If all of these @handles are owned by a single client, then they should have a single org developer account. Within that org developer account, they should have a single Twitter app per use case.

One use case could be… Tweet from our company’s handles. In this case, you would just need a single Twitter app and use 3-legged OAuth to authorize that single app to post on behalf of all of the company’s @handles.


#7

I don’t follow how that could work for our needs.
Twitter’s documentation (https://developer.twitter.com/en/docs/basics/authentication/overview/3-legged-oauth) says that, “The user will always be prompted to authorize access to your application”.

A design that requires any user interaction to authorize Tweets will not work for us. Is that statement in the documentation wrong? Should we be looking at two-legged authentication or another solution?


#8

I think there is some confusion here and we can definitely clarify in the documentation.

Three-legged OAuth and Sign-in with Twitter are essentially the same thing - the user goes through a sign-in process on Twitter, your app is returned a user token and secret, and can perform actions on behalf of the user. The statement you’re catching in the docs is highlighting a difference between the authorize and authenticate calls - there is no need for you to call the endpoint that forces a new sign in process every time once you obtained the tokens. That’s not very well described.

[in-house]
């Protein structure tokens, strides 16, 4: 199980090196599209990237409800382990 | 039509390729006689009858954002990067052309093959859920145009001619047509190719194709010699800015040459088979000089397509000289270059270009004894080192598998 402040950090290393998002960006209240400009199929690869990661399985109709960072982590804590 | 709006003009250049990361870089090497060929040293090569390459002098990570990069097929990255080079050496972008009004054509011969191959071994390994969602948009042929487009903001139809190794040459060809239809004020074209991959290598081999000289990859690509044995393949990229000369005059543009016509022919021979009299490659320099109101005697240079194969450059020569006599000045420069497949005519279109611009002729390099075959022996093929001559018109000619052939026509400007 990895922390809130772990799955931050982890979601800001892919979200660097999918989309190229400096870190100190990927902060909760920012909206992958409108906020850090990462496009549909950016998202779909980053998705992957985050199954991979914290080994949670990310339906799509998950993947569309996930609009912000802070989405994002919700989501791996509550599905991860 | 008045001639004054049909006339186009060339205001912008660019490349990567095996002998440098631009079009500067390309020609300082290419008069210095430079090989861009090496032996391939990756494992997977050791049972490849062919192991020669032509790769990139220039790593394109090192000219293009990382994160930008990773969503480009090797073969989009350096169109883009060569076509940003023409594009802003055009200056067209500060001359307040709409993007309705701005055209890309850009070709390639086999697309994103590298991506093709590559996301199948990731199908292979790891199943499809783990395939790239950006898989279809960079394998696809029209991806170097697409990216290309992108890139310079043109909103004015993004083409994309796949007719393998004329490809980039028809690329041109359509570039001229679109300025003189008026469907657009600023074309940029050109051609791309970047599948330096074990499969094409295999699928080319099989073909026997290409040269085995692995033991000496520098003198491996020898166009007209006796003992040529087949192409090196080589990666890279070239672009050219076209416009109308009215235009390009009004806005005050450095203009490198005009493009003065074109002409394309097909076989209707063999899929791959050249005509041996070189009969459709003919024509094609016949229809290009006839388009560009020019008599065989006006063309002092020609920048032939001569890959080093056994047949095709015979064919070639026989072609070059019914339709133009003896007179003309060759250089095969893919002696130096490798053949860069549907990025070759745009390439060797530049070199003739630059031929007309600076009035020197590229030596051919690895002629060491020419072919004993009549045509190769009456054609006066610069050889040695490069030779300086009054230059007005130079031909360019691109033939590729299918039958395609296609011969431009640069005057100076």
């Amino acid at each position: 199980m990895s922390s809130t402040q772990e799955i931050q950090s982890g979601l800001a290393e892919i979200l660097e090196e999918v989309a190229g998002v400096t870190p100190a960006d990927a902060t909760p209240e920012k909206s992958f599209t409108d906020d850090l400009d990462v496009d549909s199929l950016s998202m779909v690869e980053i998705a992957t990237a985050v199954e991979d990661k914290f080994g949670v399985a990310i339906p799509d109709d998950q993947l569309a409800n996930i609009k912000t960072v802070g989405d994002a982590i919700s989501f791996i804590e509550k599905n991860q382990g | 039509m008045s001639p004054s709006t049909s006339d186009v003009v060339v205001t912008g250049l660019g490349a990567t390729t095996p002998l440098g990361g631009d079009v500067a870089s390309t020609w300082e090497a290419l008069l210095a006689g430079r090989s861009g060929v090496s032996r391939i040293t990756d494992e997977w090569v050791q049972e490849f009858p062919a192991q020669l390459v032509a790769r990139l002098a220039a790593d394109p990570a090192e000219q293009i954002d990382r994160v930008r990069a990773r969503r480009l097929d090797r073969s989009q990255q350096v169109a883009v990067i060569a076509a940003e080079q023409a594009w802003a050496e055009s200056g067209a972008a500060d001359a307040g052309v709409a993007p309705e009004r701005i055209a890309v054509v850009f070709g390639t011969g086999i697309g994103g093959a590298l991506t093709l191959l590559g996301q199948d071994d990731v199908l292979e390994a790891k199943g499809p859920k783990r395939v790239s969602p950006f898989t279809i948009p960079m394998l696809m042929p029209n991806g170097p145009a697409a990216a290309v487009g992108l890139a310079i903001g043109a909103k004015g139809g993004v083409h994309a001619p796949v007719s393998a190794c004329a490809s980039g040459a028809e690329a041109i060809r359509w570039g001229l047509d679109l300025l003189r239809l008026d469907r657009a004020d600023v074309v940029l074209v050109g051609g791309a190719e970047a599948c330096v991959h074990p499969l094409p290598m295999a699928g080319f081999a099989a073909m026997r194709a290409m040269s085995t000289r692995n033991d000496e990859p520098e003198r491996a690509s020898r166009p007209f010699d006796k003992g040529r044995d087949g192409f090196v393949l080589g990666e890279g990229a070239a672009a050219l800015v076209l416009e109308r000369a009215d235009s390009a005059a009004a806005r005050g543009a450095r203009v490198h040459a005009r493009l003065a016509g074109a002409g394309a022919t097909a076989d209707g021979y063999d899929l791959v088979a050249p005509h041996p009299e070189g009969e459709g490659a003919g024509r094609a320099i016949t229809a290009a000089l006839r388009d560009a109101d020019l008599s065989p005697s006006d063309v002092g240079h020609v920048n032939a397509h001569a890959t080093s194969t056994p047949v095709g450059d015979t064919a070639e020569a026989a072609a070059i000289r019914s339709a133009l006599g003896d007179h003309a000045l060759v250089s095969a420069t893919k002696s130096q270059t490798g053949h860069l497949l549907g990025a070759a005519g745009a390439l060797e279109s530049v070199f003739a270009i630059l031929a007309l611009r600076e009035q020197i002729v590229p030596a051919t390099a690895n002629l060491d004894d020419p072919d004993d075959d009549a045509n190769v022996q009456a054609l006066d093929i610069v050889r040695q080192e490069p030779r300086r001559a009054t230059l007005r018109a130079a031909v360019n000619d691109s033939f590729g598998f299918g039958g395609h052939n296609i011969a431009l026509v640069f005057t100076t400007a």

I would recommend the following.:

  • single app owned by your company (you should definitely NOT be registering and creating developer accounts and apps “on behalf of” your clients)
  • users sign in with Twitter, and you obtain their tokens
  • your app performs actions on behalf of those users via their tokens and permissions.

It is fine if you’re implementing this as a Windows service (though wow, it has been about 15 years since I wrote one myself…!) but you’ll need to implement a UI for that initial auth stage, then securely squirrel and cache the tokens for future use.

In terms of all of the other functionality you’ve described, I would highly recommend that you closely study the automation rules and developer policy. We cannot get into debates about whether individual apps meet the rules, just from the sheer scale perspective. Thank you.


#9

Thanks, that makes sense.
One question though, once I retrieve the user tokens using the sign in button, can I use them indefinitely or do they ever get regenerated? It sounds like they are permanent but I want to verify.

Hopefully, they don’t get regenerated since our service will be hands off once those retrieved tokens are encrypted and saved.
If they are regenerated, are there steps we can take to rectify that before our service starts receiving post errors from Twitter?


#10

If the user revokes the app in their account settings then you’d see an error. You also have the option to use the invalidate token endpoint to invalidate them yourself. Both cases seem unlikely given the use case you’ve described. Clearly, if a user has a solid reason for revoking your app access to their account, then you should expect an error and to implement remediatory actions.